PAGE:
It looks like Manny is dead. He’s also full of flat­u­lence, which takes the Week­end at Bernie’s idea to a new level, though I found it hard to bear. Hank climbs aboard Manny and rides him — a gas-pow­ered jet ski — to un­oc­cu­pied land­fall. From here he car­ries Manny on his back in a trek to find help (maybe), and the two have se­ri­ous con­ver­sa­tions about the mean­ing of life. Be­cause Manny starts talk­ing, and mov­ing. Or does he? “You are a mir­a­cle … or am I just hal­lu­ci­nat­ing?’’ Hank asks.

The title refers to the many func­tions Manny offers, from the fire-ig­nit­ing gas emis­sions, to a re­gur­gi­ta­tion of drink­ing wa­ter, to arms that chop and even shoot. He’s a “mul­ti­pur­pose tool guy’’. He may have a wife or girl­friend, or then the woman in ques­tion may be a girl in Hank’s mind, and per­haps his past. Hank — and Manny — ex­plore this in an imag­i­na­tive and dis­turb­ing way.

There is a fair bit of dis­cus­sion about sex, mas­tur­ba­tion and, well, poop. Manny’s pe­nis seems to work like a com­pass. I didn’t like much of this ei­ther, but what I found harder to un­der­stand was the per­spec­tive. If Manny is dead, then we shouldn’t see him the way we do. We see him with our own eyes, not just through Hank’s. I sus­pect the di­rec­tors don’t care about this. It’s their film, made in their way for their pur­poses, and per­haps they are right to think like that. Whether what we see is real or a dream or the in­side of one man’s mind or some­thing else al­to­gether is for us to de­cide.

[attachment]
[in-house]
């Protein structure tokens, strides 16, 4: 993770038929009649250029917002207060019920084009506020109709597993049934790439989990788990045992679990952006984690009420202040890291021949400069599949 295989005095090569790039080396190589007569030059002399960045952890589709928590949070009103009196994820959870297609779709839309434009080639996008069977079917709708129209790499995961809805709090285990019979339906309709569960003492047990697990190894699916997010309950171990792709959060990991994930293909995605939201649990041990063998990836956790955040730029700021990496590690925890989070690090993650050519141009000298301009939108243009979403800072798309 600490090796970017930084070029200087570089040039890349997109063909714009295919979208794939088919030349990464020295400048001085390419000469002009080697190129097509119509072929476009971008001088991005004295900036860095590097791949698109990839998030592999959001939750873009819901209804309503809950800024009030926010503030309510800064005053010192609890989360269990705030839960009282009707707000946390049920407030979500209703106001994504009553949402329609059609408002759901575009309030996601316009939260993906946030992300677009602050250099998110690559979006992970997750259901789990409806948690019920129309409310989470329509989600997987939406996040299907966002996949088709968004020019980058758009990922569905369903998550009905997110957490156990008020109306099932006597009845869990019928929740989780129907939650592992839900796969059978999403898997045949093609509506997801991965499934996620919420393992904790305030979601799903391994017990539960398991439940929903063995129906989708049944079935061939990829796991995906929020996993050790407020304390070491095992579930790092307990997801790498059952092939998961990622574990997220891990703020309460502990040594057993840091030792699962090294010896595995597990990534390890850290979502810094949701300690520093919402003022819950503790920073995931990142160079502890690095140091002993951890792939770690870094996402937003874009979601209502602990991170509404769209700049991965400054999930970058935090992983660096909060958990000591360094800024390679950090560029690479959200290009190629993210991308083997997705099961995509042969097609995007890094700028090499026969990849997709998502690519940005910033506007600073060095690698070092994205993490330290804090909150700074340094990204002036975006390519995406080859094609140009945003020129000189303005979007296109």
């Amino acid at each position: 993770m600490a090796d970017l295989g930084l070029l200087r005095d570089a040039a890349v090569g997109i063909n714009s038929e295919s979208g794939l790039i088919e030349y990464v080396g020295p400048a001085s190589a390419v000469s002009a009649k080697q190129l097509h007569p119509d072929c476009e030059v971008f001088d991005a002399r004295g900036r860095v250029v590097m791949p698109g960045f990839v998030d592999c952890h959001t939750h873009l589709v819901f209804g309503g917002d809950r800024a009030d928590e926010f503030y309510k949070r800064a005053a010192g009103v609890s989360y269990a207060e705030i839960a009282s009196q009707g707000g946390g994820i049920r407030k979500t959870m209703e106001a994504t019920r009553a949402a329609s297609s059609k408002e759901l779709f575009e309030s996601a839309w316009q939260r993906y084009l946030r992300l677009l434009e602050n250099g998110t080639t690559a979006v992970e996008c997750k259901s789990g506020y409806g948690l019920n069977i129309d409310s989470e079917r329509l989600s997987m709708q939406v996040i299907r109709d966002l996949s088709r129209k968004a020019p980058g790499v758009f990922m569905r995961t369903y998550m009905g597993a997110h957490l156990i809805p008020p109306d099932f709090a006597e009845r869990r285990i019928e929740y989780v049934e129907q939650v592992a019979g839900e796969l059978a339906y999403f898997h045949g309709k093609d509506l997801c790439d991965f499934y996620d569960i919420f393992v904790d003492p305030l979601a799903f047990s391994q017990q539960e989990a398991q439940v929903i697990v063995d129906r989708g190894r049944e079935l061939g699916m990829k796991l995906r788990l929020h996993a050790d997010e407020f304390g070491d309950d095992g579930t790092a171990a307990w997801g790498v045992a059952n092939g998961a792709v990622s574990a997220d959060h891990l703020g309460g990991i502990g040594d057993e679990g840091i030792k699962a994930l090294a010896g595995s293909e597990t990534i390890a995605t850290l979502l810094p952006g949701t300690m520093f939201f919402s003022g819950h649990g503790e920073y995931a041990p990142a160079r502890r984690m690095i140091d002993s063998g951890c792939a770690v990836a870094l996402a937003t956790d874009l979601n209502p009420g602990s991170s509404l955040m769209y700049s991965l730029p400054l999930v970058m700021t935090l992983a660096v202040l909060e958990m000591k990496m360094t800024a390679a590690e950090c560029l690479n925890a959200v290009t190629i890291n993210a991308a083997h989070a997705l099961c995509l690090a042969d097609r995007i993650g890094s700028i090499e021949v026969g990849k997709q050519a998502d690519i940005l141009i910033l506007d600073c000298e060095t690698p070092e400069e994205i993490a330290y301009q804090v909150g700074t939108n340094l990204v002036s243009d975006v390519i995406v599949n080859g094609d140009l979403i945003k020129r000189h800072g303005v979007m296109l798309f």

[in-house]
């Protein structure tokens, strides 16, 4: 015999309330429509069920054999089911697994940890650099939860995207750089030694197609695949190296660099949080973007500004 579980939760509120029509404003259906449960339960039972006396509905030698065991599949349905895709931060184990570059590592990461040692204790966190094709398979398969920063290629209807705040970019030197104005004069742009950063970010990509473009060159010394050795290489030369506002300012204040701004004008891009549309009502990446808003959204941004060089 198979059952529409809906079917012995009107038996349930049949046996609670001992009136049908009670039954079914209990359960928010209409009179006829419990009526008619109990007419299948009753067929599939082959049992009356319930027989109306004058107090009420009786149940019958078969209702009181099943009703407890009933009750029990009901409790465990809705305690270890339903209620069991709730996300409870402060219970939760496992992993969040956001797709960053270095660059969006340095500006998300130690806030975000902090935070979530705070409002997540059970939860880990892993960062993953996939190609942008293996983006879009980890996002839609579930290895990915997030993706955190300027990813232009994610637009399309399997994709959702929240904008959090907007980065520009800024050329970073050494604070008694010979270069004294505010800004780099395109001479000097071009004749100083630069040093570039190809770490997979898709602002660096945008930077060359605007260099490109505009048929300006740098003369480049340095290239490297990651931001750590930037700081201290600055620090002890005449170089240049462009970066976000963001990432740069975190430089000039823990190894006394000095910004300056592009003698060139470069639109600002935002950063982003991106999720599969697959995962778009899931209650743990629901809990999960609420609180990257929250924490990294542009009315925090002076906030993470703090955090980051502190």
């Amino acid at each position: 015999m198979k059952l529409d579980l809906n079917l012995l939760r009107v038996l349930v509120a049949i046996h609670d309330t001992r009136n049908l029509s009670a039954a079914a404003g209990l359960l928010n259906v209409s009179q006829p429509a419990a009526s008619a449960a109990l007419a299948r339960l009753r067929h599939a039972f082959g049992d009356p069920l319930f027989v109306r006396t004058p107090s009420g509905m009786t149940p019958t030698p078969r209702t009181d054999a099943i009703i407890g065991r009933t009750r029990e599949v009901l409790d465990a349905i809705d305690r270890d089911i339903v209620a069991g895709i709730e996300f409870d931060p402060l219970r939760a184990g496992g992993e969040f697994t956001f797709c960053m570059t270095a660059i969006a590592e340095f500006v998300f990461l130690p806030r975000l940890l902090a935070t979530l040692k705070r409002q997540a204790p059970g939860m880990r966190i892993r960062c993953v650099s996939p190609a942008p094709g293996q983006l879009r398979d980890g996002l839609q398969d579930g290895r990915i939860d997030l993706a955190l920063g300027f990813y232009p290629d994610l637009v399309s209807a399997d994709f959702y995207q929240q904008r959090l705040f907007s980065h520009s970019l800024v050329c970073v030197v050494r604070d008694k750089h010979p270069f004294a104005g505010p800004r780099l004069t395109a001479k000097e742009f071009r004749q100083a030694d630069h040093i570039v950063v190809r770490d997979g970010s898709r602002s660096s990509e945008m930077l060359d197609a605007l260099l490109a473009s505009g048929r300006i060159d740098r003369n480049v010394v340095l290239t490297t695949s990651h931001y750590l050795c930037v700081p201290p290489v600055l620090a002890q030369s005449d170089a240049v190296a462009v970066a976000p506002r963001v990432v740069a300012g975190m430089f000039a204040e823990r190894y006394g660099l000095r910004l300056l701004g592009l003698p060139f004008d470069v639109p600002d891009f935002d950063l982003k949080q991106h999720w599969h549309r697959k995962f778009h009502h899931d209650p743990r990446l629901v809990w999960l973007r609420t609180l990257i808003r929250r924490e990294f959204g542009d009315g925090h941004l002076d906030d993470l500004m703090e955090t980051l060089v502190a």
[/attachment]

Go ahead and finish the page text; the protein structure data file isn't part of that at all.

There are mo­ments, es­pe­cially to­wards the end, when Hank’s be­hav­iour comes across, to my eye at least, as a mov­ing ex­am­i­na­tion of men­tal ill­ness, of iso­la­tion in the or­di­nary world, of a young man mis­un­der­stood by his fa­ther. I could have done with more of that, and less of a fart­ing corpse.


Sa­muel L. Jack­son and Alexan­der Skars­gard in The

Leg­end of Tarzan, above; Daniel Rad­cliffe and Paul Dano in Swiss Army Man, left